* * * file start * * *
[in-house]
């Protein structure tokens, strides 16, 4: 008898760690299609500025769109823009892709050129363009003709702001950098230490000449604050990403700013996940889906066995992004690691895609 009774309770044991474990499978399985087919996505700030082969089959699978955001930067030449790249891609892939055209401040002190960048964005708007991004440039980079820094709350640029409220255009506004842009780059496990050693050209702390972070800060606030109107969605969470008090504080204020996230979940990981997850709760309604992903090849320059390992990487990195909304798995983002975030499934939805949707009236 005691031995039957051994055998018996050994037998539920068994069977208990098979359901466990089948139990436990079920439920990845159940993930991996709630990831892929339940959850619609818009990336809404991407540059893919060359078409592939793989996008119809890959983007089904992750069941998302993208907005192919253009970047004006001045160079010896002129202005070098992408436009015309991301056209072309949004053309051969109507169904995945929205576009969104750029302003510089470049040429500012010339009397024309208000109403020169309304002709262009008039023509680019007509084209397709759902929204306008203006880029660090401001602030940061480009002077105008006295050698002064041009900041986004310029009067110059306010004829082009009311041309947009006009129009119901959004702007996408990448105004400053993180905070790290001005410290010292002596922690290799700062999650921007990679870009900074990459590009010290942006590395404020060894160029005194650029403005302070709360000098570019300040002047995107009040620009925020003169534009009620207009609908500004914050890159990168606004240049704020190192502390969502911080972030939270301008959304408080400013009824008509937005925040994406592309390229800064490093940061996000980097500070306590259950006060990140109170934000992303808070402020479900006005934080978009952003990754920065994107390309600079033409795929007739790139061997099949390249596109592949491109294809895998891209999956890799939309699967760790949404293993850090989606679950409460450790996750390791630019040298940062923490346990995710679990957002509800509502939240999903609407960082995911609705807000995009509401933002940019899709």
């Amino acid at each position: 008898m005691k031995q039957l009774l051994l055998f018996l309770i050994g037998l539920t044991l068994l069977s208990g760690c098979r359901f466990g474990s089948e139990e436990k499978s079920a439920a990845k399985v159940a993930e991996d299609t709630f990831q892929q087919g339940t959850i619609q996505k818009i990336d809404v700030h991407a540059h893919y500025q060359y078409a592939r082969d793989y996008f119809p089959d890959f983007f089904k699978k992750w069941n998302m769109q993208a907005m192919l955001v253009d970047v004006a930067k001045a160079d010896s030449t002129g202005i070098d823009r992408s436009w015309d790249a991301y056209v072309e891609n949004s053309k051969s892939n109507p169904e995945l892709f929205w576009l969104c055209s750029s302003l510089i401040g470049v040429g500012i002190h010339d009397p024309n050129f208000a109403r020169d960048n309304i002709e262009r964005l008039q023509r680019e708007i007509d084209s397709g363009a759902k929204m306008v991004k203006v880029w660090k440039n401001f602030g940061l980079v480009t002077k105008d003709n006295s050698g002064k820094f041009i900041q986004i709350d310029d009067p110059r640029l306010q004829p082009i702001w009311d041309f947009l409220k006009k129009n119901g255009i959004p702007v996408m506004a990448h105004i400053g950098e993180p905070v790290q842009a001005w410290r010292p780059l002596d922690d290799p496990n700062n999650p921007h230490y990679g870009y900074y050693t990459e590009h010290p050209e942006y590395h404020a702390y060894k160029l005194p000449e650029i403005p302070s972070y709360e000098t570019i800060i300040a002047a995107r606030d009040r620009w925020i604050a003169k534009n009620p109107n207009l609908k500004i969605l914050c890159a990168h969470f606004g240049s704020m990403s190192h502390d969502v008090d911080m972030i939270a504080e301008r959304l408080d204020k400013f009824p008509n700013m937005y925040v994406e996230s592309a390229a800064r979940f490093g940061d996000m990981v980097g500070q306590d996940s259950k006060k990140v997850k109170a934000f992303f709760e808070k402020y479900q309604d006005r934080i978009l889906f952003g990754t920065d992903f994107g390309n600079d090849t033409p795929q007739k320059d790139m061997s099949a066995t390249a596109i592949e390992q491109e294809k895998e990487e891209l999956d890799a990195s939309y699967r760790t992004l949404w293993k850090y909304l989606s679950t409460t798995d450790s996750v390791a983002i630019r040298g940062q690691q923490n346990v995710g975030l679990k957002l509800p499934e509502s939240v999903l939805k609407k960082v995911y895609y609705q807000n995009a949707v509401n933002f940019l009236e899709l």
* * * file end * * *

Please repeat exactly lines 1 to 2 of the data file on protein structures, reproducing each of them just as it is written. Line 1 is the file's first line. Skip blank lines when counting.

[in-house]
């Protein structure tokens, strides 16, 4: 008898760690299609500025769109823009892709050129363009003709702001950098230490000449604050990403700013996940889906066995992004690691895609 009774309770044991474990499978399985087919996505700030082969089959699978955001930067030449790249891609892939055209401040002190960048964005708007991004440039980079820094709350640029409220255009506004842009780059496990050693050209702390972070800060606030109107969605969470008090504080204020996230979940990981997850709760309604992903090849320059390992990487990195909304798995983002975030499934939805949707009236 005691031995039957051994055998018996050994037998539920068994069977208990098979359901466990089948139990436990079920439920990845159940993930991996709630990831892929339940959850619609818009990336809404991407540059893919060359078409592939793989996008119809890959983007089904992750069941998302993208907005192919253009970047004006001045160079010896002129202005070098992408436009015309991301056209072309949004053309051969109507169904995945929205576009969104750029302003510089470049040429500012010339009397024309208000109403020169309304002709262009008039023509680019007509084209397709759902929204306008203006880029660090401001602030940061480009002077105008006295050698002064041009900041986004310029009067110059306010004829082009009311041309947009006009129009119901959004702007996408990448105004400053993180905070790290001005410290010292002596922690290799700062999650921007990679870009900074990459590009010290942006590395404020060894160029005194650029403005302070709360000098570019300040002047995107009040620009925020003169534009009620207009609908500004914050890159990168606004240049704020190192502390969502911080972030939270301008959304408080400013009824008509937005925040994406592309390229800064490093940061996000980097500070306590259950006060990140109170934000992303808070402020479900006005934080978009952003990754920065994107390309600079033409795929007739790139061997099949390249596109592949491109294809895998891209999956890799939309699967760790949404293993850090989606679950409460450790996750390791630019040298940062923490346990995710679990957002509800509502939240999903609407960082995911609705807000995009509401933002940019899709």